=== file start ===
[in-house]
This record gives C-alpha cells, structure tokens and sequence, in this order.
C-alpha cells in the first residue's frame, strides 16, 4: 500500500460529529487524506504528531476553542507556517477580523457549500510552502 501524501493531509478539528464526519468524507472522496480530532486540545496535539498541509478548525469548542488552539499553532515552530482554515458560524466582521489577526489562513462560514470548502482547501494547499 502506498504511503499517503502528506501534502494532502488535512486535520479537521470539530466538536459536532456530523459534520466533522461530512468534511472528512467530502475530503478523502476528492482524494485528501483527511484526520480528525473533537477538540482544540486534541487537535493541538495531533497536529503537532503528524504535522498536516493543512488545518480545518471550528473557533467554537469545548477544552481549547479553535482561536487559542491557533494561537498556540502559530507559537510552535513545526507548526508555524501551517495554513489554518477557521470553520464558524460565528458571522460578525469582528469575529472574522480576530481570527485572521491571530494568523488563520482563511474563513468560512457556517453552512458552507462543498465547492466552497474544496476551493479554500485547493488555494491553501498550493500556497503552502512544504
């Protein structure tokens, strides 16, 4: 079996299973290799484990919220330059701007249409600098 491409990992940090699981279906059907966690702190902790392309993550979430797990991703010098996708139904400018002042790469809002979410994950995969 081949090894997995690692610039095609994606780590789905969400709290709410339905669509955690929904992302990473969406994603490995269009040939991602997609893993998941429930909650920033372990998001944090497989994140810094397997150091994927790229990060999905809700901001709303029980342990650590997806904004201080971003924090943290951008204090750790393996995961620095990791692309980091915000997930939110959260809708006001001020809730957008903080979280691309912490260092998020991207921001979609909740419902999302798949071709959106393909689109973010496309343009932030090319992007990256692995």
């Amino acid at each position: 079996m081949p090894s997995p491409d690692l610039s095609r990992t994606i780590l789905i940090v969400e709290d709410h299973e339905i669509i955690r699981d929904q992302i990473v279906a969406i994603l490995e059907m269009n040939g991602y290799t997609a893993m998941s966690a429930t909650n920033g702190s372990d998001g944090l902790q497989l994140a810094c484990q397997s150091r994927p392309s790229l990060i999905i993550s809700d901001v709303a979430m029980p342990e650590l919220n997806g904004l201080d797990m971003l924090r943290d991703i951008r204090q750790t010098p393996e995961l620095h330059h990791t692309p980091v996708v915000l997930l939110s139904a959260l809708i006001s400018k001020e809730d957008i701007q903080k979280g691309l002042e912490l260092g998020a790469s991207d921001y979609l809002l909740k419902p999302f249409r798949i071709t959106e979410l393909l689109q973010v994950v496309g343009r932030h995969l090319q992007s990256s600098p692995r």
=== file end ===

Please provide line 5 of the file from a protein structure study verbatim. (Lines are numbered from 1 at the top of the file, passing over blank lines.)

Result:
């Amino acid at each position: 079996m081949p090894s997995p491409d690692l610039s095609r990992t994606i780590l789905i940090v969400e709290d709410h299973e339905i669509i955690r699981d929904q992302i990473v279906a969406i994603l490995e059907m269009n040939g991602y290799t997609a893993m998941s966690a429930t909650n920033g702190s372990d998001g944090l902790q497989l994140a810094c484990q397997s150091r994927p392309s790229l990060i999905i993550s809700d901001v709303a979430m029980p342990e650590l919220n997806g904004l201080d797990m971003l924090r943290d991703i951008r204090q750790t010098p393996e995961l620095h330059h990791t692309p980091v996708v915000l997930l939110s139904a959260l809708i006001s400018k001020e809730d957008i701007q903080k979280g691309l002042e912490l260092g998020a790469s991207d921001y979609l809002l909740k419902p999302f249409r798949i071709t959106e979410l393909l689109q973010v994950v496309g343009r932030h995969l090319q992007s990256s600098p692995r």